The increased utilization of POCUS in the emergency department has allowed for real time clues to the source of infection. Specific POCUS applications are utilized based on a patient’s presentation to answer specific clinical questions and help guide management and patient disposition. More guided diagnostic algorithms have been described as well, for example, to evaluate medical hypotension (Rapid Ultrasound in Shock (RUSH) exam). Recently a POCUS guided protocol for sepsis was proposed, using first echocardiography, and inferior vena cava compressibility to assess cardiac contractility and fluid status, then focusing on source . Renal ultrasound gives emergency physicians the ability to demonstrate hydronephrosis, renal enlargement, edema, and collections of fluid or air .
In cases of EPN, ultrasound may illustrate intrarenal, intraurethral, or intracystic air artifacts. These artifacts can include “dirty shadowing” and reverberation artifacts commonly referred to as “a-lines.” To understand dirty shadowing, one must first understand clean shadowing. Clean shadowing is created by sound wave absorbing structures such as bone . Because of this absorption, a shadow is cast deep to the structure (Figure 4). The ultrasound waves do not penetrate the deeper structures.
In contrast, dirty shadowing has a distinct appearance with irregular borders because of a tissue–gas interface formed within the body. Since there is a large acoustic impedance difference between the tissue and gas it mostly reflects rather than absorbs ultrasound waves, therefore, a tissue–gas interface creates an irregular hyper-echoic image with reverberation artifacts that form deep to the interface . A nonpathologic example of dirty shadowing is a normal gas filled bowel (Figure 5). The tissue–gas interface creates one highly reflective surface and in the presence of a second highly reflective parallel surface, the echoes generated from a primary ultrasound beam may be repeatedly reflected back and forth before returning to the transducer for detection. These repetitive, regularly spaced artifactual horizontal stripes that appear deep in an air-filled structure are a form of reverberation artifacts called a-lines . A good nonpathologic example of a-lines is in normal lung . In EPN, a-lines seen in the collecting system or renal parenchyma tissue are by definition pathologic because they are an illustration of gas filled structure tissue interface within the renal collecting system (Figures 2 and 3).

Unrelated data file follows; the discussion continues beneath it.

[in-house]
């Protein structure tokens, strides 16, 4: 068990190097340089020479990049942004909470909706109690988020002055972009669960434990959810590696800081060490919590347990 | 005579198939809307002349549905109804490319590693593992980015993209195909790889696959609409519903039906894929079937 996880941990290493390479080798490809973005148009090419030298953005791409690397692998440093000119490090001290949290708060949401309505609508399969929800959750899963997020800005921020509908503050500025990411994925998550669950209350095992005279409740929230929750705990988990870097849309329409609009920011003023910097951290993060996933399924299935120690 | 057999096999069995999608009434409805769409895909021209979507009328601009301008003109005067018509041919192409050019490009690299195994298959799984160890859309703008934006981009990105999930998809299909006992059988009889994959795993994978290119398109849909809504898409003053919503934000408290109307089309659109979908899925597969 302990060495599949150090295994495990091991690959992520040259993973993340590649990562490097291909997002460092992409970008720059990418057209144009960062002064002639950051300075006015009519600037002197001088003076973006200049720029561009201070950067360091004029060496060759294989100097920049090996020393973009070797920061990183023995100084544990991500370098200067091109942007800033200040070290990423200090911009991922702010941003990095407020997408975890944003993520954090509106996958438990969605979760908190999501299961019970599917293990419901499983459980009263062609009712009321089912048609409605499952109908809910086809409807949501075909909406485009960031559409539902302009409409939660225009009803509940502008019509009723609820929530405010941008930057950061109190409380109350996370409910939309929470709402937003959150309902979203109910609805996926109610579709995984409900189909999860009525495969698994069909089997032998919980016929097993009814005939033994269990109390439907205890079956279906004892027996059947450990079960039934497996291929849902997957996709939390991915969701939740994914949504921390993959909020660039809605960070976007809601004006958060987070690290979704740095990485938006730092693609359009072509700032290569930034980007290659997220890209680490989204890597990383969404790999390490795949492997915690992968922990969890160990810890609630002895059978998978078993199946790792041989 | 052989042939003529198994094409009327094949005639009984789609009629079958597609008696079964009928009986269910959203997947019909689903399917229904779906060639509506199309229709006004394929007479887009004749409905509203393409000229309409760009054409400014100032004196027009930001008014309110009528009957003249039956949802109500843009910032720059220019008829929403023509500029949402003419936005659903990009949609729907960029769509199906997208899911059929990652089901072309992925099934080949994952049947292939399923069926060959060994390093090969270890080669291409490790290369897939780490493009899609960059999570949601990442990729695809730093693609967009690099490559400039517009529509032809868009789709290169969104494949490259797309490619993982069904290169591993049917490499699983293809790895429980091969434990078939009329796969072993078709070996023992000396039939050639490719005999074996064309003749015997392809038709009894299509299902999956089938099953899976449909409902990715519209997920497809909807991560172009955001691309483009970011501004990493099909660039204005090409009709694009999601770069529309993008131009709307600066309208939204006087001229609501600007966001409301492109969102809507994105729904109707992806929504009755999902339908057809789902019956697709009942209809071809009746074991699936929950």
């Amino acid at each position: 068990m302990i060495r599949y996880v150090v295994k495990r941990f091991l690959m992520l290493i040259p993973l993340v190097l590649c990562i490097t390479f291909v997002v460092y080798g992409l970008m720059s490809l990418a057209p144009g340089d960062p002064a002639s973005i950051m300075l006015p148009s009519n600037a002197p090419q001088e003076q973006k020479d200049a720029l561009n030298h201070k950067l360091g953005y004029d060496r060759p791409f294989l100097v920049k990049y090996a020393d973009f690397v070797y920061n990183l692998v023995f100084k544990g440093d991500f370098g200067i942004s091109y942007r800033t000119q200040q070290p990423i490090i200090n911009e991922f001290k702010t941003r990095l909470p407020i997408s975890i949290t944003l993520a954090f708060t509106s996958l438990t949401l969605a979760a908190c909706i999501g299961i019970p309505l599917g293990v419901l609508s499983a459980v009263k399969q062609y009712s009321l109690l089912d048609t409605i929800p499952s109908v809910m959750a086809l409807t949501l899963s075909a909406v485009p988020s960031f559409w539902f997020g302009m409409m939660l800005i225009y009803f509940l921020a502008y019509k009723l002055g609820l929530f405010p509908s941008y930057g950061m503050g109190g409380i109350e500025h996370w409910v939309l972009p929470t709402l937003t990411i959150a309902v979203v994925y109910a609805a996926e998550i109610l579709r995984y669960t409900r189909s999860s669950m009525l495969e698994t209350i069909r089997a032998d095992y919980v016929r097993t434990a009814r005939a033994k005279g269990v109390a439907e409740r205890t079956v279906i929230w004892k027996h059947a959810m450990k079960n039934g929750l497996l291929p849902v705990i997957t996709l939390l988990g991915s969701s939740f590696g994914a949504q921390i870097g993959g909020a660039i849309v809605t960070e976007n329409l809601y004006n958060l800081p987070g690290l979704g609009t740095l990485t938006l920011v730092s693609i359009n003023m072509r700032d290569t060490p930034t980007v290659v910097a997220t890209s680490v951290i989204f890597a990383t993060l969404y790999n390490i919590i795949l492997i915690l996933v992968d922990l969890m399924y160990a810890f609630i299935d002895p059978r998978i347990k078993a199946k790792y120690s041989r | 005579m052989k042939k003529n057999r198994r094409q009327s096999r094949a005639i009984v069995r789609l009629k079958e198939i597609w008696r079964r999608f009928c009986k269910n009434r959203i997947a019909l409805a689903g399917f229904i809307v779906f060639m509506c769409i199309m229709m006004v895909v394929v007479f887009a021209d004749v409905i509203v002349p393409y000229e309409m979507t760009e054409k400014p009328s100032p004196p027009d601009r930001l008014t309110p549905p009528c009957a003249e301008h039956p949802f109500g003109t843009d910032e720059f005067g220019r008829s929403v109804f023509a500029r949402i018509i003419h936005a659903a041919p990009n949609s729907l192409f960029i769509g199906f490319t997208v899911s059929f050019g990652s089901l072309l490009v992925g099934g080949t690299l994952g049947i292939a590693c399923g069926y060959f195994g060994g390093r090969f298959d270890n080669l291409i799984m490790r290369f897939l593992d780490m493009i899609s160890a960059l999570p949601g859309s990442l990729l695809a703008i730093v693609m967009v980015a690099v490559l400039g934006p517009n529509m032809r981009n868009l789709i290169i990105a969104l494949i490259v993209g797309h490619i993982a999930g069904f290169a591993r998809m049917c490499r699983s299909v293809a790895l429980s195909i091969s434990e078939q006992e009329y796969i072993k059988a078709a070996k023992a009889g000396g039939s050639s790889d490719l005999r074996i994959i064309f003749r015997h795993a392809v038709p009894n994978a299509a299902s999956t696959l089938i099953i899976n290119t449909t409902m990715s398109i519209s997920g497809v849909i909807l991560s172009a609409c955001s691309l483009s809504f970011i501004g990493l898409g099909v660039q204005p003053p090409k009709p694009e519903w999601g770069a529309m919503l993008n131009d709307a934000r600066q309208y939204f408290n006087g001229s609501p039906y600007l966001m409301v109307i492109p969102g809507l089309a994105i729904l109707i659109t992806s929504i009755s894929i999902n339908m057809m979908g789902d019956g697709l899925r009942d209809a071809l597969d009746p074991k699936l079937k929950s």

To summarize, both clean and dirty shadowing artifacts are due to attenuation of sound. The difference is, clean shadowing is due to the interface of a substance such as tissue and a strongly absorbing material such as bone or calcified stone while dirty shadowing is due to a high degree of reflection at a gas–tissue interface .
As POCUS technology improves and its use increases in practice, further studies would help delineate the use of ultrasound in screening for EPN and other diseases. One comparative retrospective review of 210 EPN patients found CT to be 100% specific, while ultrasound was 69% specific and plain X-ray 65% specific . A separate retrospective analysis of a prospectively collected data of 243 cases of all pyelonephritis, both uncomplicated and complicated, found abnormalities using ultrasound in 40% and 61% of cases respectively .
Ultrasound elastography, which provides measurement on tissue stiffness, may be of use in the future to aid in diagnosing pathology of native kidney disease . Elastography research and clinical applications are increasing and we may be seeing its use more in the POCUS arena soon as well. Additionally, contrast enhanced ultrasound may detect small abnormalities in renal parenchyma with comparable sensitivity and specificity to CT scan without the risk of radiation exposure . This may be especially useful in patients with poor renal function such as our patient who are at risk for further nephropathy.
Limitations in POCUS include nearby bowel gas, which can cause confounding shadowing or obscuring the view. POCUS does not allow for categorizing the type and extent of emphysematous pyelonephritis as seen on CT scan. Additionally, POCUS is user dependent and varies based on training experience. POCUS is useful in resource-limited settings worldwide because of its portability and size . Because of the rapid growth of POCUS internationally, an international curriculum was published by the International Federation for Emergency Medicine Point of Care Ultrasound in 2015 to meet the critical and growing need for a standardized approach to international POCUS use . Guidelines for the use of POCUS in emergency medicine have been published for almost 2 decades in the United States of America with the most recent update occurring in 2016 [17, 18].